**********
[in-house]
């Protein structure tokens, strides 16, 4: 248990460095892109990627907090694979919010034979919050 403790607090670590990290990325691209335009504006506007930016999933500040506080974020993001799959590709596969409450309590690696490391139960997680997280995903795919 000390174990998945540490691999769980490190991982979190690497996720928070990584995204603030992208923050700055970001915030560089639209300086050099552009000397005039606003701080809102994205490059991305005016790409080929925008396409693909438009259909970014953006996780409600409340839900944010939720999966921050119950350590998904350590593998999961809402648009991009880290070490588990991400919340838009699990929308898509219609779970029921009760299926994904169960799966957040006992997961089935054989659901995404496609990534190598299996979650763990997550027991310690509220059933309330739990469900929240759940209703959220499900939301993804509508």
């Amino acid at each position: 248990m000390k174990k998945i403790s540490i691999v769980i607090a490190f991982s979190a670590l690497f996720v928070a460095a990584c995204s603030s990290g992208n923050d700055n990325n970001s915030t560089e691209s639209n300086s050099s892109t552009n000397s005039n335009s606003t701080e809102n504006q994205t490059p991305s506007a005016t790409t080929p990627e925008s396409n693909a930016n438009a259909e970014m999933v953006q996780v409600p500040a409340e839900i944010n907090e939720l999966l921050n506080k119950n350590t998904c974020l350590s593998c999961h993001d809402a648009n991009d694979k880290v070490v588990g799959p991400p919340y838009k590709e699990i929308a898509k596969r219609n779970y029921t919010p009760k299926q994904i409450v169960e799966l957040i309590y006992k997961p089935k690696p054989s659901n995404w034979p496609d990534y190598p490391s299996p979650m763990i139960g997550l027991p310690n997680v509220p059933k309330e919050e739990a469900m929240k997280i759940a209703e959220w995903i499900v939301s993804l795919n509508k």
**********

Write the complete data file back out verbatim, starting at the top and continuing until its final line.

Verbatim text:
[in-house]
């Protein structure tokens, strides 16, 4: 248990460095892109990627907090694979919010034979919050 403790607090670590990290990325691209335009504006506007930016999933500040506080974020993001799959590709596969409450309590690696490391139960997680997280995903795919 000390174990998945540490691999769980490190991982979190690497996720928070990584995204603030992208923050700055970001915030560089639209300086050099552009000397005039606003701080809102994205490059991305005016790409080929925008396409693909438009259909970014953006996780409600409340839900944010939720999966921050119950350590998904350590593998999961809402648009991009880290070490588990991400919340838009699990929308898509219609779970029921009760299926994904169960799966957040006992997961089935054989659901995404496609990534190598299996979650763990997550027991310690509220059933309330739990469900929240759940209703959220499900939301993804509508």
């Amino acid at each position: 248990m000390k174990k998945i403790s540490i691999v769980i607090a490190f991982s979190a670590l690497f996720v928070a460095a990584c995204s603030s990290g992208n923050d700055n990325n970001s915030t560089e691209s639209n300086s050099s892109t552009n000397s005039n335009s606003t701080e809102n504006q994205t490059p991305s506007a005016t790409t080929p990627e925008s396409n693909a930016n438009a259909e970014m999933v953006q996780v409600p500040a409340e839900i944010n907090e939720l999966l921050n506080k119950n350590t998904c974020l350590s593998c999961h993001d809402a648009n991009d694979k880290v070490v588990g799959p991400p919340y838009k590709e699990i929308a898509k596969r219609n779970y029921t919010p009760k299926q994904i409450v169960e799966l957040i309590y006992k997961p089935k690696p054989s659901n995404w034979p496609d990534y190598p490391s299996p979650m763990i139960g997550l027991p310690n997680v509220p059933k309330e919050e739990a469900m929240k997280i759940a209703e959220w995903i499900v939301s993804l795919n509508k």